an exhibit I did at an ANA convention a  few years ago,
  and I had written up the fact about the title page.  I'm still
  excited, but not as much....


  On the topic of library insurance, David Block adds:
  "Chubb is in the business of specialized insurance. Another
  possibility is State Farm, but State Farm  might only add a
  rider to an existing policy."


  Mark Borckardt writes: "While conducting research for his
  New Hampshire currency project, Dave Bowers found
  an interesting article in the October 1881 issue of The
  Granite Monthly, reproducing the journal of Frederick G.
  Stark, who traveled from Manchester, NH to New York
  and Philadelphia in October 1828. The entire article, soon
  to be reprinted in The Coin Collector, provides an intriguing
  view of travel 174 years ago. Part of the travel was by steam
  ship. "She travels at the rate of about eight or nine miles an
  hour with the steam alone, and ten or twelve when she has
  the advantage of a fair wind."

  On October 14, 1828, after attending a Quaker funeral,
  Stark continued to the United States Mint. "There they were,
  striking off half dollars in one room, and cents in another. The
  other part of the works were not in operation.  I enquired how
  many half dollars they struck off in a minute, and they said 43.
  The pieces of silver were plated out and cut to the right size
  previously, so that they were only given the impression.  It
  took three men to do this; all of them had hold of the machine
  at a time, and it appeared to be pretty hard labour."

  This was in the days of the first Mint in Philadelphia, with
  coinage still conducted by screw press.  The rate of coinage
  seems to be considerable, given the technology then in use."


  Adrián González Salinas of  Monterrey, N.L. México writes:
  "As always, it's a pleasure to read every Monday's morning
  The E-Sylum.  I have noticed that The E-Sylum continuously
  contains more and more valuable information.  Just a one
  word: Congratulations!  Even though I'm a mexican numismatic
  literature collector I enjoy all of topics included in this
  electronic  publication.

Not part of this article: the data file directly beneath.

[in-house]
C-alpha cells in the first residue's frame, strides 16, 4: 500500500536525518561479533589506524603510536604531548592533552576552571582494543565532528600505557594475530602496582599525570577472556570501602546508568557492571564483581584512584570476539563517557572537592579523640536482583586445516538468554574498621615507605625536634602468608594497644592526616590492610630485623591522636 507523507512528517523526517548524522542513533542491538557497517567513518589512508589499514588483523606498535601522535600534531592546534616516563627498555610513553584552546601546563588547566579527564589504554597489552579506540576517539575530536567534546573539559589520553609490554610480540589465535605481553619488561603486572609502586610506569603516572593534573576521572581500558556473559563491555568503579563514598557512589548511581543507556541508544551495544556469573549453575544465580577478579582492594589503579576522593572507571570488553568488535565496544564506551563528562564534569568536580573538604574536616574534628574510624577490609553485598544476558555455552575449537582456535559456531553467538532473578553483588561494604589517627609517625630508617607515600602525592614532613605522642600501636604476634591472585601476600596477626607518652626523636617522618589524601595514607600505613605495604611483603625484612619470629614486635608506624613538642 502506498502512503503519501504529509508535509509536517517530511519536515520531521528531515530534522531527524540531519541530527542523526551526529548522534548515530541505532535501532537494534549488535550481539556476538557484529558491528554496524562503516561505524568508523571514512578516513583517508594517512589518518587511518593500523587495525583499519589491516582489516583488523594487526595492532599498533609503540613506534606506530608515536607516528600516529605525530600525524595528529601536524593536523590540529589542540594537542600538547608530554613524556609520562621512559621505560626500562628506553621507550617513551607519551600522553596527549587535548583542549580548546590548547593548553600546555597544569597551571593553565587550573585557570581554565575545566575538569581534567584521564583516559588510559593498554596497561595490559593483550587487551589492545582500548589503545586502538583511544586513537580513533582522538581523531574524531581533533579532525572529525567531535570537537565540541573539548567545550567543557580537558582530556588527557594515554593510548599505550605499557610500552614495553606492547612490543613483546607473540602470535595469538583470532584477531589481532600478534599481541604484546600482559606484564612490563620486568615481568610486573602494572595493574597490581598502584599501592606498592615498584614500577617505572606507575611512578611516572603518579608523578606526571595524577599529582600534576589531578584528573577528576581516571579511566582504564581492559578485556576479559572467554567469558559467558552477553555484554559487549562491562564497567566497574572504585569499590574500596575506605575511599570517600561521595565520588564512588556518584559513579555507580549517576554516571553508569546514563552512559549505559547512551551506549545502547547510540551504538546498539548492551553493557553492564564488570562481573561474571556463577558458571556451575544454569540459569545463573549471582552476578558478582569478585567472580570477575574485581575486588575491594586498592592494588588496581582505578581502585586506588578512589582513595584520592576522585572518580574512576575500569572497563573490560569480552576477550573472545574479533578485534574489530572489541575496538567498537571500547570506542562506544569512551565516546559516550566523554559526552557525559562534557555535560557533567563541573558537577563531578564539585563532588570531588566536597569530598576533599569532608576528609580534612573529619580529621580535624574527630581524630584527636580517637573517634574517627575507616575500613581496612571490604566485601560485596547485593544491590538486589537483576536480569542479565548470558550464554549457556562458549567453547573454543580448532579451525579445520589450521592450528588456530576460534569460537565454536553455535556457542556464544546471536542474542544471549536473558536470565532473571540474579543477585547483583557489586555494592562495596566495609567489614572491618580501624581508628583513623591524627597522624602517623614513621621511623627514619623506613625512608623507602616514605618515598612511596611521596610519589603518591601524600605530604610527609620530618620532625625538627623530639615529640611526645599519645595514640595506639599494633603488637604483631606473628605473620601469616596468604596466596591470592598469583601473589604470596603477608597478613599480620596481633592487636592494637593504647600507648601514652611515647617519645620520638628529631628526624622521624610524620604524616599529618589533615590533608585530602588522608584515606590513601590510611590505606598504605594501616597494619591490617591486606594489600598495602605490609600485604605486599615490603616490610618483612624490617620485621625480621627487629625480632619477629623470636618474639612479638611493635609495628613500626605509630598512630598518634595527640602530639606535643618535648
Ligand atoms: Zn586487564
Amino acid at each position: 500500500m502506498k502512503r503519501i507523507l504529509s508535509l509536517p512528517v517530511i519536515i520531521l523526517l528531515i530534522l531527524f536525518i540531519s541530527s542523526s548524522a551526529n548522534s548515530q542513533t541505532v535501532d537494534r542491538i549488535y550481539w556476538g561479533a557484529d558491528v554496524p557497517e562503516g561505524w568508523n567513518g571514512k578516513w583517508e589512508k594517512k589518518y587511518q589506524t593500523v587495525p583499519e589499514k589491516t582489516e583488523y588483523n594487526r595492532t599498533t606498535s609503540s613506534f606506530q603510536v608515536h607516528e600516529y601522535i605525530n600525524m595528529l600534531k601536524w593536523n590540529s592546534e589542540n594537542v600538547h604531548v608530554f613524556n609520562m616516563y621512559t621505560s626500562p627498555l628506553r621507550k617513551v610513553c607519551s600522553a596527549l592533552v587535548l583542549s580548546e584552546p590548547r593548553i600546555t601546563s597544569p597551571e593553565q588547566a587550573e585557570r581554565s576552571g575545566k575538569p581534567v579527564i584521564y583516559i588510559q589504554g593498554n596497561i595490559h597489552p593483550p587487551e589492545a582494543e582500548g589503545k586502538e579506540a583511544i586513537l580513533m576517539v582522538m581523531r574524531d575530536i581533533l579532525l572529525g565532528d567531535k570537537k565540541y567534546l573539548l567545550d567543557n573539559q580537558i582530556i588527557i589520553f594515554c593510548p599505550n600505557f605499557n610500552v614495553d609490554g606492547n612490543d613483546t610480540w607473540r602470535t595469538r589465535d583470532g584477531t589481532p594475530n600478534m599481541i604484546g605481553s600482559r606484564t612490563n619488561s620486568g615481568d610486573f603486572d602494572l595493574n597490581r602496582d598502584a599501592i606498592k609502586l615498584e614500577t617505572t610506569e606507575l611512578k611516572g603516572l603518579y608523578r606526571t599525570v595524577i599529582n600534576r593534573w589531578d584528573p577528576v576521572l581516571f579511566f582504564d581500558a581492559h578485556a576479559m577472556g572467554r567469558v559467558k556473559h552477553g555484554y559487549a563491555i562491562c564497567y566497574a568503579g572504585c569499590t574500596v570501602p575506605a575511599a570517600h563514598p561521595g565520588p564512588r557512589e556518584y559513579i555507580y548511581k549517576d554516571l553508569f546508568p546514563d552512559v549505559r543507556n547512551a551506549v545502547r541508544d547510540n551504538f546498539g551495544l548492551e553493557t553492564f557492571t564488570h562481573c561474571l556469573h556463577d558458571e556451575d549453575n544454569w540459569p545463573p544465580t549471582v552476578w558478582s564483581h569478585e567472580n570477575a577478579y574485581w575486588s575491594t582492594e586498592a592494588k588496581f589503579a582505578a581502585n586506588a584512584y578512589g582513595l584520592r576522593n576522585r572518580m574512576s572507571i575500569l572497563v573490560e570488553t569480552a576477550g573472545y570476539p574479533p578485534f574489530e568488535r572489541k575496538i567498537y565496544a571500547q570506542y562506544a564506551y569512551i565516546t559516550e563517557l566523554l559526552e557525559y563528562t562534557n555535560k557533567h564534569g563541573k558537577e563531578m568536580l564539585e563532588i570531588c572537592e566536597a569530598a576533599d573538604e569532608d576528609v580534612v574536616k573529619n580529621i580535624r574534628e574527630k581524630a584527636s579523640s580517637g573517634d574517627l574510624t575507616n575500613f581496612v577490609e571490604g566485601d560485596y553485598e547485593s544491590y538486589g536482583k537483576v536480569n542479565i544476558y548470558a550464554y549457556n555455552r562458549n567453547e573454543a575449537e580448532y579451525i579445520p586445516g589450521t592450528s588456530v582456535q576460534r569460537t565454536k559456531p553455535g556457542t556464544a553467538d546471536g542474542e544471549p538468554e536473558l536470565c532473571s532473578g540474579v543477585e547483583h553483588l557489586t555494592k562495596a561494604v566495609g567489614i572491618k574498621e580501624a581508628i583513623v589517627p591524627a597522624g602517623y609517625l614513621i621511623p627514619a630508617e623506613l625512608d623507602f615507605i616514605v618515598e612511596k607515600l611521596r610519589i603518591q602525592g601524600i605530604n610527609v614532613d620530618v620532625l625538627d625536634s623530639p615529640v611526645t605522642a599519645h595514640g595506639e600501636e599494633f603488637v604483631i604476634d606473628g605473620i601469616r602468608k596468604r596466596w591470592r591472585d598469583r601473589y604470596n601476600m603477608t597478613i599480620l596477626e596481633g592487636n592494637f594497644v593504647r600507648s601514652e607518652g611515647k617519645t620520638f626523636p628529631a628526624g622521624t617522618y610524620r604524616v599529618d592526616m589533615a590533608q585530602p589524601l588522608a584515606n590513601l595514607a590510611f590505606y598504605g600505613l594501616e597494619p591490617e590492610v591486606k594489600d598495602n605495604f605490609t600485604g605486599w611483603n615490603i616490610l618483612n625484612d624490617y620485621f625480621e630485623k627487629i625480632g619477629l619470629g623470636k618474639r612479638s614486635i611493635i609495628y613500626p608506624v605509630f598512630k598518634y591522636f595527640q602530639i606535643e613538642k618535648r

I would like to take advantage of this e-mail to ask for you
  help. I read in The Asylum an article in which Walter Breen
  appeared.   Could you recommend to me a publication that
  contains a biography of this numismatic scholar?"

  [See "American Numismatic Biographies" by NBS President
  Pete Smith, (Gold Leaf Press, 1992).  Some highlights:  Breen
  was born September 5, 1930 in San Antonio, Texas. He was
  abandoned and adopted; He entered the Air Force in 1946,
  using a phony birth certificate.   He met Wayte Raymond in
  1950.  Raymond hired him to do numismatic research in the
  National Archives.   The entry goes on to include a list of
  his employment affiliations and publications.   -Editor]


  Paul Withers writes: "A heart-felt plea, but it is almost
  surely too late.   I read with horror your item:
  "Volume 1, Number 1 of American Numismatic Society
  Magazine has appeared."

  Why, oh why Volume 1  Number 1 ?

  Why don't the people who get these ideas learn that
  numbers are (a) sequential and (b) unique, so only ONE
  number is necessary for identification ?

  You might wonder why I am concerned enough to write
  about this - well, as a cataloguer of books for sale,  I have
  to deal with journals of various societies.  The one that I
  hate most is the Journal of the Society of Antiquaries of
  Scotland.  The society's Journal has issue and volume
  numbers.   Then it got late, and out of phase and several
  issues were bundled together - thus, to identify one that
  you want, with absolute accuracy you have to give the
  issue number, the volume number, the date of publication
  and the year when it should have been published.  All of
  this is incredibly confusing - and all because a wazzock
  who thought that they'd make their journal look posh and
  give it two numbers when only one was really necessary.
  Now you have to quote four numbers to be absolutely sure
  that you are giving the client what he needs.

  Those who collect communion tokens will know what I
  mean !"


  I pity major coin dealers and societies for the endless
  barrage of stupid questions that arrive from the public by
  phone and email.   Here's one that came through my own
  web site:

  Subject line:  "reason penny is copper and all others are
  silver. (for a college assignment)"

  Text:  "I need to give the reason why and I heard that it
  is because of the following:  Lincoln betrayed the Americans
  by freeing slaves, therefore all coins are silver and the penny
  is copper, facing the opposite direction of the other coins,
  and is the lowest worth."

  My first inclination was to ask which college the writer
  was attending so I could be sure not to send my own kids
  there.   But out of curiosity I did a web search looking for